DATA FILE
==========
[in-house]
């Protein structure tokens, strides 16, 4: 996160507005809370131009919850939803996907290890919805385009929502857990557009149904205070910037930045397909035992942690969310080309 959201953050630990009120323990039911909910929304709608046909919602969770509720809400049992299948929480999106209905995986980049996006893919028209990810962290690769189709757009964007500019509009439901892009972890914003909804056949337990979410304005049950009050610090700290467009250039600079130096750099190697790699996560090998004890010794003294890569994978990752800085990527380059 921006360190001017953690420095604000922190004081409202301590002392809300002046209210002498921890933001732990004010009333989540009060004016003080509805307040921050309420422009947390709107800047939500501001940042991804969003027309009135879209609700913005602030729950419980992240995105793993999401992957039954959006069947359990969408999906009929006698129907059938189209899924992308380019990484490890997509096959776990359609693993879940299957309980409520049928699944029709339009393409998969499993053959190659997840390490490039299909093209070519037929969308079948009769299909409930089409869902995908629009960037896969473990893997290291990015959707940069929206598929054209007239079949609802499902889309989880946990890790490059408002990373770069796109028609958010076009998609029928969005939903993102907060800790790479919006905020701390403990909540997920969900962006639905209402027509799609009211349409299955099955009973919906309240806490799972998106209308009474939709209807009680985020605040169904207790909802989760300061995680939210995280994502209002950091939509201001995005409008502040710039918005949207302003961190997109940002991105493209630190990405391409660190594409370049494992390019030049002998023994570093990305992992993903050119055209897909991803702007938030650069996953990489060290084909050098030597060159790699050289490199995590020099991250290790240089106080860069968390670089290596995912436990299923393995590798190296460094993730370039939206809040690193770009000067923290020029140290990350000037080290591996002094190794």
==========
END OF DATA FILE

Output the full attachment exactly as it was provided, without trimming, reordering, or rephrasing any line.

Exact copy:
[in-house]
């Protein structure tokens, strides 16, 4: 996160507005809370131009919850939803996907290890919805385009929502857990557009149904205070910037930045397909035992942690969310080309 959201953050630990009120323990039911909910929304709608046909919602969770509720809400049992299948929480999106209905995986980049996006893919028209990810962290690769189709757009964007500019509009439901892009972890914003909804056949337990979410304005049950009050610090700290467009250039600079130096750099190697790699996560090998004890010794003294890569994978990752800085990527380059 921006360190001017953690420095604000922190004081409202301590002392809300002046209210002498921890933001732990004010009333989540009060004016003080509805307040921050309420422009947390709107800047939500501001940042991804969003027309009135879209609700913005602030729950419980992240995105793993999401992957039954959006069947359990969408999906009929006698129907059938189209899924992308380019990484490890997509096959776990359609693993879940299957309980409520049928699944029709339009393409998969499993053959190659997840390490490039299909093209070519037929969308079948009769299909409930089409869902995908629009960037896969473990893997290291990015959707940069929206598929054209007239079949609802499902889309989880946990890790490059408002990373770069796109028609958010076009998609029928969005939903993102907060800790790479919006905020701390403990909540997920969900962006639905209402027509799609009211349409299955099955009973919906309240806490799972998106209308009474939709209807009680985020605040169904207790909802989760300061995680939210995280994502209002950091939509201001995005409008502040710039918005949207302003961190997109940002991105493209630190990405391409660190594409370049494992390019030049002998023994570093990305992992993903050119055209897909991803702007938030650069996953990489060290084909050098030597060159790699050289490199995590020099991250290790240089106080860069968390670089290596995912436990299923393995590798190296460094993730370039939206809040690193770009000067923290020029140290990350000037080290591996002094190794």